The California Air Resources Board has approved a new stringent regulation to curb methane emissions from oil and gas operations in California. The unprecedented regulation focuses on monitoring, detecting, and repairing methane leaks. The new regulation will be phased in between 2018 and 2020. Industries impacted by this new regulation should begin planning now for infrastructure upgrades and modifications over the coming years
In this Client Alert, we explain the background and application of the new regulation and briefly describe its key features.
On March 23, 2017, the California Air Resources Board (“CARB”) unanimously approved a new methane regulation that will be phased in between 2018 and 2020. CARB coins the new regulation as “the most comprehensive of its kind in the country.” The new regulation aims to reduce methane leaks / emissions from oil and gas operations in California by an amount equivalent to 1.4 million metric tons of carbon dioxide annually. According to CARB, the oil and gas industry is responsible for about 15 percent of the state’s methane’s emissions. CARB indicates that the new regulation will take California one step closer to meeting its goal of reducing greenhouse gas emissions 40 percent below 1990 levels by 2030.
Application of the New Regulation
The new regulation applies to the following industry sectors:
- Onshore and offshore crude oil or natural gas production
- Crude oil, condensate, and produced water separation and storage
- Natural gas underground storage
- Natural gas gathering and boosting stations
- Natural gas processing plants
- Natural gas transmission compressor stations
Included in the new regulation are requirements for quarterly monitoring of methane emissions from oil and gas wells, natural gas processing facilities, compressors stations, and other equipment used in the processing and delivery of oil and natural gas. In addition, some equipment will be required to add vapor collection systems. The new regulation also implements certain record-keeping and reporting requirements. A few of the key provisions of the new regulation are highlighted below.
Leak Detection and Repair
A prominent component of the new regulation relates to leak detection and repair. Some requirements apply directly to certain types of facilities. For instance, natural gas underground storage facilities are required to conduct daily or continuous leak screening at each injection/ withdrawal wellhead assembly and attached pipeline in accordance to approved methods. Any identified leaks are to be tested within 24 hours of the initial leak detection. In addition, the identified leaks must be successfully repaired within certain specified repair timeframes.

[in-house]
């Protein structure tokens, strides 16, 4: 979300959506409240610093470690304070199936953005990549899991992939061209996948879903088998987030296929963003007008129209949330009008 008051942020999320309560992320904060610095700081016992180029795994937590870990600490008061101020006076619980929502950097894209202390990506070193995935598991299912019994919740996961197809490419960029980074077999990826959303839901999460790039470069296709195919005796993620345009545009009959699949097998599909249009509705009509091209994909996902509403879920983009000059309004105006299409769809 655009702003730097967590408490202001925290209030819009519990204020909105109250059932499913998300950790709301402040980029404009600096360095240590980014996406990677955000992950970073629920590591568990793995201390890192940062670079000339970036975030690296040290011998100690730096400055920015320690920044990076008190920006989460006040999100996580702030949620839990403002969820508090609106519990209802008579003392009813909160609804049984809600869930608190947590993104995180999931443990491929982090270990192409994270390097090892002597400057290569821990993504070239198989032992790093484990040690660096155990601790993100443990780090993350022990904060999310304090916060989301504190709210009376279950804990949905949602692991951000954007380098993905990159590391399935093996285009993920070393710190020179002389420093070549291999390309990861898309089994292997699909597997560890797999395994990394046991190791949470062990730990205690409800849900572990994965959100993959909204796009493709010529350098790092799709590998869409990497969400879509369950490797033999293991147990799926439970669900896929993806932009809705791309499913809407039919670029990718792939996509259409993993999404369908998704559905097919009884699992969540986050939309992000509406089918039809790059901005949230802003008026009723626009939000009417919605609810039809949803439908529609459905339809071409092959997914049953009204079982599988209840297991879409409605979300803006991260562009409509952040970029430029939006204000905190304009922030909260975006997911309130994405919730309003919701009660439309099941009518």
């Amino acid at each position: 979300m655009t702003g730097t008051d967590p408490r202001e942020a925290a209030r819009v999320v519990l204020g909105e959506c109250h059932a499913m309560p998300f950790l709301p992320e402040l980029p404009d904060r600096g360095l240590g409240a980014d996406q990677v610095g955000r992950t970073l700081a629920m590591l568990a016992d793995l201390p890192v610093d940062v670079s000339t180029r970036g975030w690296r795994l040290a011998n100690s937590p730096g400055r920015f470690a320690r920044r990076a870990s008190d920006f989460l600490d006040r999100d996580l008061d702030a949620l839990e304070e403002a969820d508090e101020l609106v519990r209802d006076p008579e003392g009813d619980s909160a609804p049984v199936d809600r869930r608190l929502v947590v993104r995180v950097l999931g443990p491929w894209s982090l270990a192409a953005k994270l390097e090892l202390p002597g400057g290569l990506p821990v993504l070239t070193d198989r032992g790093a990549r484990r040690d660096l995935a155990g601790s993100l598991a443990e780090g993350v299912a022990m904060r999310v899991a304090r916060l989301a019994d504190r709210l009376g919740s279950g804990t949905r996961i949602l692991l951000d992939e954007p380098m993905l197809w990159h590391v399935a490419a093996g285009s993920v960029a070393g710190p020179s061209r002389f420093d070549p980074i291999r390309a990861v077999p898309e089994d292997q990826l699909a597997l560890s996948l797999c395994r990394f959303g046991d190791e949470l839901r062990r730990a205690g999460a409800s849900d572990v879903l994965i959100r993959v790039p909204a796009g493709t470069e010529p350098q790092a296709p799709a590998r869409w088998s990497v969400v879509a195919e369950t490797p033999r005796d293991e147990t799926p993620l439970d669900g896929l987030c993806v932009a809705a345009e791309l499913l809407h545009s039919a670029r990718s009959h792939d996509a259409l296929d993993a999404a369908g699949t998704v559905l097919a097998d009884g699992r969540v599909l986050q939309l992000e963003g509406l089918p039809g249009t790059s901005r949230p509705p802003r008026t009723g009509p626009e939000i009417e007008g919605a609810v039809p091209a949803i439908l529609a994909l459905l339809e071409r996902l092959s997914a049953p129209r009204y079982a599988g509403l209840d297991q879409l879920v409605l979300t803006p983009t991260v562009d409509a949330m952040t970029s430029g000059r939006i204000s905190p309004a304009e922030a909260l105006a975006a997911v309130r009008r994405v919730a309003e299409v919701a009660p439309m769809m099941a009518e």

More generally, all covered facilities will need to comply with leak inspections within specified time frames.
- Beginning January 1, 2018, all specified components (including components found on tanks, separators, wells, and pressure vessels) will need to be inspected and repaired within timeframes specified in the new regulation.
- Audio-visual inspection (by hearing and by sight) requirements for hatches, pressure-relief valves, well casings, stuffing boxes, and pump seals for leaks or indications of leaks are to be completed at least once every 24 hours for facilities that are visited daily, or least once per calendar week for facilities that are not visited at least once every 24 hours.
- Audio-visual inspections of all pipes for leaks or indications of leaks are to be conducted at least annually.Repairs of any components with a leak concentration measured above specified standards are to be repaired within specified time periods.
- At least once each calendar quarter, all components are to be tested for leaks of total hydrocarbons in units of parts per million volume (ppmv), calibrated as methane in accordance with U.S. EPA Reference Method 21, excluding the use of photo-ionization detector (“PID”) instruments.
Record-Keeping and Reporting Requirements
Beginning January 1, 2018, covered facilities are to maintain, and to make available at CARB’s request, a copy of records necessary to verify compliance with the new regulation. This covers records, including, but not limited to, Flash Analysis Testing, Separator and Tank Systems, Circulation for Well Stimulation Treatments, Reciprocating Natural Gas Compressors, Well Casing Vents, Underground Natural Gas Storage, and Leak Detection and Repair. Although the length of time covered entities will need to retain such records varies, the new regulation generally mandates a five-year period of retention. The new regulation also implements certain reporting requirements to CARB by July 1 of each calendar year.
Industries impacted by this new rule should begin planning now for infrastructure upgrades and modifications over the coming years, as there are limited exemptions within the rule. For example, by January 1, 2018, or within 180 days from installation, critical components used in conjunction with a critical process unit at regulated facilities must be pre-approved by the ARB Executive Officer, if owners or operators wish to claim any critical component exemptions available.
CARB’s new Oil & Gas Production, Processing, and Storage regulation can be found here.